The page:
This correlates to the more standard three stages of discernment (paññā): discernment obtained through hearing (sutamayā paññā), discernment obtained through reflection (cintāmayā paññā), and discernment obtained through meditative development (bhāvanāmayā paññā). The first two comprise theoretical levels of discernment where one hears the teachings and reflects on them. This reflection is the beginning of internalizing the meaning of what has been heard. But for discernment to be liberating the process of internalization must deepen through meditative development. This level is direct experiential discernment.

AFAIK it's only in some of the modern Vipassanā texts where it's said that a student shouldn't learn the "stages of insight" prior to recognizing them on the sitting mat.
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Re: The Buddha's Guide to Mental Cultivation for Trainees

Postby retrofuturist » Tue Oct 25, 2011 9:47 am

Greetings Geoff,

Thanks - makes sense.

:meditate:

Metta,
Retro. :)
If you have asked me of the origination of unease, then I shall explain it to you in accordance with my understanding:
Whatever various forms of unease there are in the world, They originate founded in encumbering accumulation. (Pārāyanavagga)


Exalted in mind, just open and clearly aware, the recluse trained in the ways of the sages:
One who is such, calmed and ever mindful, He has no sorrows! -- Udana IV, 7


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Re: The Buddha's Guide to Mental Cultivation for Trainees

Postby tiltbillings » Tue Oct 25, 2011 9:48 am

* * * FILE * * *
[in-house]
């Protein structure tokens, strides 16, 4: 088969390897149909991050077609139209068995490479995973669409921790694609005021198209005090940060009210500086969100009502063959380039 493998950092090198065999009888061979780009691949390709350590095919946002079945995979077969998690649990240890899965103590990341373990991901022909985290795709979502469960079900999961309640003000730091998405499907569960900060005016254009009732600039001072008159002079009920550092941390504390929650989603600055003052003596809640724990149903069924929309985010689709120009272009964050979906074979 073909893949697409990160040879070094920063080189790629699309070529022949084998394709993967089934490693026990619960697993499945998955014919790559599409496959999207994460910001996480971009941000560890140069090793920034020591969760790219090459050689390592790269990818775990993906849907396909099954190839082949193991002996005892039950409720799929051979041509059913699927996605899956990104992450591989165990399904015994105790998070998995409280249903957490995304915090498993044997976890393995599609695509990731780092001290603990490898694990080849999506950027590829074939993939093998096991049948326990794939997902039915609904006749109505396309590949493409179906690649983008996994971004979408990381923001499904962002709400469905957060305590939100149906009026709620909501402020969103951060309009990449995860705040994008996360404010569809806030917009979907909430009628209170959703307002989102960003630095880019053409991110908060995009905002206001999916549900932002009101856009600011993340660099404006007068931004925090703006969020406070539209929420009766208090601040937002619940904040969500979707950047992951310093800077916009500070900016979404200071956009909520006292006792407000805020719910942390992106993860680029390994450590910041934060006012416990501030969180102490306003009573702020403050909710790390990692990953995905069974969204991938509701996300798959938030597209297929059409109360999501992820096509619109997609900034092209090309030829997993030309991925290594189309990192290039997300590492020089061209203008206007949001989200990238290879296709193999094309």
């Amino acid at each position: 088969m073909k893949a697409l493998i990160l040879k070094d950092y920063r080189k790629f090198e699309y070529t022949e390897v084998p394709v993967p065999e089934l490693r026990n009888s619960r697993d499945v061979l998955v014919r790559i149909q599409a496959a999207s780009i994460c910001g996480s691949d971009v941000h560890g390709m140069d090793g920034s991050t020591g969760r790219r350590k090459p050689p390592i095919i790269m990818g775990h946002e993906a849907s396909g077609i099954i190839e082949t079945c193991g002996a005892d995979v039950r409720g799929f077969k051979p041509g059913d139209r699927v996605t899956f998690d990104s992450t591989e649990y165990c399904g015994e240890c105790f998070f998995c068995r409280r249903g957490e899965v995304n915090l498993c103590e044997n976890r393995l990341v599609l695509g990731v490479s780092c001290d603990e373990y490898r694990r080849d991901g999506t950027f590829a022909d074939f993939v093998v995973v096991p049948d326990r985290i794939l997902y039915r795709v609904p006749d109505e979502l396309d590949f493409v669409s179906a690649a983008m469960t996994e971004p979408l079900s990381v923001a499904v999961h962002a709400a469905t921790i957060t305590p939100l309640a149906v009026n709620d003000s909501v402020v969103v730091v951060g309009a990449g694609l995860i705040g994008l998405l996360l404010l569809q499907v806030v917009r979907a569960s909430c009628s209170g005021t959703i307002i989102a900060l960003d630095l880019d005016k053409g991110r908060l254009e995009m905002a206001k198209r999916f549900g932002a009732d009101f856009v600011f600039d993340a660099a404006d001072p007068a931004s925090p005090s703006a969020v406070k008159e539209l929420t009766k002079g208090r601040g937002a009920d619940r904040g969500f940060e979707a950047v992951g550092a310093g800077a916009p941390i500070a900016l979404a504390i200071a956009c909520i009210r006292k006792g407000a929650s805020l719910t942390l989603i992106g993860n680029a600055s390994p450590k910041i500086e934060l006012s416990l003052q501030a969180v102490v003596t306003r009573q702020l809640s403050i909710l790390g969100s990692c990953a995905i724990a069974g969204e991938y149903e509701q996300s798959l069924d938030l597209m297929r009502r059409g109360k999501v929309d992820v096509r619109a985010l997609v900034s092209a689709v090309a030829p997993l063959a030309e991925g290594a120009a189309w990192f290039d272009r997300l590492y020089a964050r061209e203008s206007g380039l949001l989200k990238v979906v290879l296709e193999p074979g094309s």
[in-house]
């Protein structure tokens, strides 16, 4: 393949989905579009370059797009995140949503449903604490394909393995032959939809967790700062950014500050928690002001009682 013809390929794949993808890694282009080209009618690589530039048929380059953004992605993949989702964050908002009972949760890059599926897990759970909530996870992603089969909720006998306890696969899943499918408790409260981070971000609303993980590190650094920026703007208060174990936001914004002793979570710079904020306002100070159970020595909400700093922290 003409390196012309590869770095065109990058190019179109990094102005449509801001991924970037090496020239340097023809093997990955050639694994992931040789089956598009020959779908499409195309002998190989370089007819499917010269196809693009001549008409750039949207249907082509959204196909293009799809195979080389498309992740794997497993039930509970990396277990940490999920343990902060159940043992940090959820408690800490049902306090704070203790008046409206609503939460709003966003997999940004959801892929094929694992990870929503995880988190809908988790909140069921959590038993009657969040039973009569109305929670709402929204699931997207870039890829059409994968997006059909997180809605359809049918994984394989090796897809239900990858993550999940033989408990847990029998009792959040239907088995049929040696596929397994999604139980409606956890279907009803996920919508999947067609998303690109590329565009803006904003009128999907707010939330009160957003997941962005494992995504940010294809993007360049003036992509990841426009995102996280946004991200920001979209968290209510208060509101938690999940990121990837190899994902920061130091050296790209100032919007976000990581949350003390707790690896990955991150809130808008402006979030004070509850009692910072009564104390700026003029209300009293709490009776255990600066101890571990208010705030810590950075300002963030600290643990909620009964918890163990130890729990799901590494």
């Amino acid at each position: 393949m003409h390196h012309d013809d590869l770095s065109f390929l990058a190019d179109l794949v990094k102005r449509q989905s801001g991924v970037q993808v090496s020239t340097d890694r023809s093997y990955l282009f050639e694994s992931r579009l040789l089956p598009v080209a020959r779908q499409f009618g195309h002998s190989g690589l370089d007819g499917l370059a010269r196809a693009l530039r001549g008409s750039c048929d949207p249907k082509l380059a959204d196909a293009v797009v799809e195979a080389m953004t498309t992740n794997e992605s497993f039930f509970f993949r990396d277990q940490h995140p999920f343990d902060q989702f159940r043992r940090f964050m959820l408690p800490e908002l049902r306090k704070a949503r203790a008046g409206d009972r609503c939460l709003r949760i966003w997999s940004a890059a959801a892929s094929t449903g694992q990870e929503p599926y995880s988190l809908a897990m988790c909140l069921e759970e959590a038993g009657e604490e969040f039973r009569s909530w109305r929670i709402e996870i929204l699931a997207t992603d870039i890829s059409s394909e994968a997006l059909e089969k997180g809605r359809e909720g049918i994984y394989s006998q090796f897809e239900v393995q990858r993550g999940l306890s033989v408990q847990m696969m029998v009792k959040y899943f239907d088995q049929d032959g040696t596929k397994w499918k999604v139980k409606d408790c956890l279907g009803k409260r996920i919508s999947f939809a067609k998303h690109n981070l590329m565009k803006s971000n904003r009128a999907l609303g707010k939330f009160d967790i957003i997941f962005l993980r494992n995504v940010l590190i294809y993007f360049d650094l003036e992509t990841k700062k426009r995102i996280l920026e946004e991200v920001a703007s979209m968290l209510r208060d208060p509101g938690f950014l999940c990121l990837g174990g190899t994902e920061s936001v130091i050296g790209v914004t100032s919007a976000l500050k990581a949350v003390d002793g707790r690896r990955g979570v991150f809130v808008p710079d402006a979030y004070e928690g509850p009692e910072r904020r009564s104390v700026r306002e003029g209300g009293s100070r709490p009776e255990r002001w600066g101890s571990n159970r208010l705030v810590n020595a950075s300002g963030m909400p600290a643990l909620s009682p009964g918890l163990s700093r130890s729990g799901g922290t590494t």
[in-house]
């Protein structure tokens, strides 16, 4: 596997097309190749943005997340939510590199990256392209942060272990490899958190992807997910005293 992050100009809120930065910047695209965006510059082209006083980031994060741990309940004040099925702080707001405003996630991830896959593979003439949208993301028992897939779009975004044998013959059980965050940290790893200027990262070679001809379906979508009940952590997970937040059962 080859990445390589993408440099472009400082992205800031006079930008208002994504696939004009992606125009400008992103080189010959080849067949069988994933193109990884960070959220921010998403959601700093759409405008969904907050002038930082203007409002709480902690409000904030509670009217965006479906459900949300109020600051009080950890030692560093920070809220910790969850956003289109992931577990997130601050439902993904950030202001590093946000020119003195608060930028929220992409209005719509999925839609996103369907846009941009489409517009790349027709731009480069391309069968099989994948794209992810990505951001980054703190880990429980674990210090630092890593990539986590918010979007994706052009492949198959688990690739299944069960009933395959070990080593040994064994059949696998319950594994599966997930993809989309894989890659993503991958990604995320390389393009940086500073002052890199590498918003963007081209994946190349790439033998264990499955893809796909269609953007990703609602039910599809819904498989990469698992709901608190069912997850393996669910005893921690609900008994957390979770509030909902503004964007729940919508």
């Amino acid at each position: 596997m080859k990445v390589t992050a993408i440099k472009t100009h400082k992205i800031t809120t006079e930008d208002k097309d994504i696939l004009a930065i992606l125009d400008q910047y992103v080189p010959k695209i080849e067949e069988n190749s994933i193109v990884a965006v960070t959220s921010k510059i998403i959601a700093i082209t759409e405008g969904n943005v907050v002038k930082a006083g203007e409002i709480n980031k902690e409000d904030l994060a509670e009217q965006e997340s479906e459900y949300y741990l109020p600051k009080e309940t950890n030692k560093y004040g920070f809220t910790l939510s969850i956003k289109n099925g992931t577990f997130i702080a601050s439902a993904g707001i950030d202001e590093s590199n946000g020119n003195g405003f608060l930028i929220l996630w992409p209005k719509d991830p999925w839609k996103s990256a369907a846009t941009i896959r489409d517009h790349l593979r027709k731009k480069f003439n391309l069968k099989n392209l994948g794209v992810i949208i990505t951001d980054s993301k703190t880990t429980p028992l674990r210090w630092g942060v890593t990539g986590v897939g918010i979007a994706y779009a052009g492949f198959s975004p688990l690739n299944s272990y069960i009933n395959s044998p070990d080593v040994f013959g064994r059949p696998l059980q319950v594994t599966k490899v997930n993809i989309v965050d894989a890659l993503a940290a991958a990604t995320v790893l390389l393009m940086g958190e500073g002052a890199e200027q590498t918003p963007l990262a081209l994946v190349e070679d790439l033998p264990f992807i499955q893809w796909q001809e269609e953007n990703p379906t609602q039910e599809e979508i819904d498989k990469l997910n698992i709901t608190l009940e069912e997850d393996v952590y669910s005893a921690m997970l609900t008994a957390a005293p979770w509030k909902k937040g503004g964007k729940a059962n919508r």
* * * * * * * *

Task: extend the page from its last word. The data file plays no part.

Ñāṇa wrote:
AFAIK it's only in some of the modern Vipassanā texts where it's said that a student shouldn't learn the "stages of insight" prior to recognizing them on the sitting mat.
That, of course, involves working with a teacher.
This being is bound to samsara, kamma is his means for going beyond.
SN I, 38.

Ar scáth a chéile a mhaireas na daoine.
People live in one another’s shelter.

"We eat cold eels and think distant thoughts." -- Jack Johnson
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Re: The Buddha's Guide to Mental Cultivation for Trainees

Postby retrofuturist » Tue Oct 25, 2011 10:00 am

Greetings,

tiltbillings wrote:That, of course, involves working with a teacher.

An interesting observation, given that when you wheel the clock back to the instructions quoted in the initial sutta posting, they appear quite clear, direct, succint, and (as far as we can tell from the suttas at least) devoid of the need for further consultation, explanation or collaboration with reference to them.

To me, 1-3 read as modes of perception, following part of the model Geoff quoted: contemplation (anupassanā) ⇄ recognition (saññā)

With 4-6 reading as modes of perception conjoined with active release: contemplation (anupassanā) ⇄ recognition (saññā) → gnosis (ñāṇa) (i.e. Right Knowledge, Right Release)

There doesn't seem to be anything particularly oblique there to someone forearmed with an appreciation of the concepts and causality taught by the Buddha.

Metta,
Retro. :)
If you have asked me of the origination of unease, then I shall explain it to you in accordance with my understanding:
Whatever various forms of unease there are in the world, They originate founded in encumbering accumulation. (Pārāyanavagga)


Exalted in mind, just open and clearly aware, the recluse trained in the ways of the sages: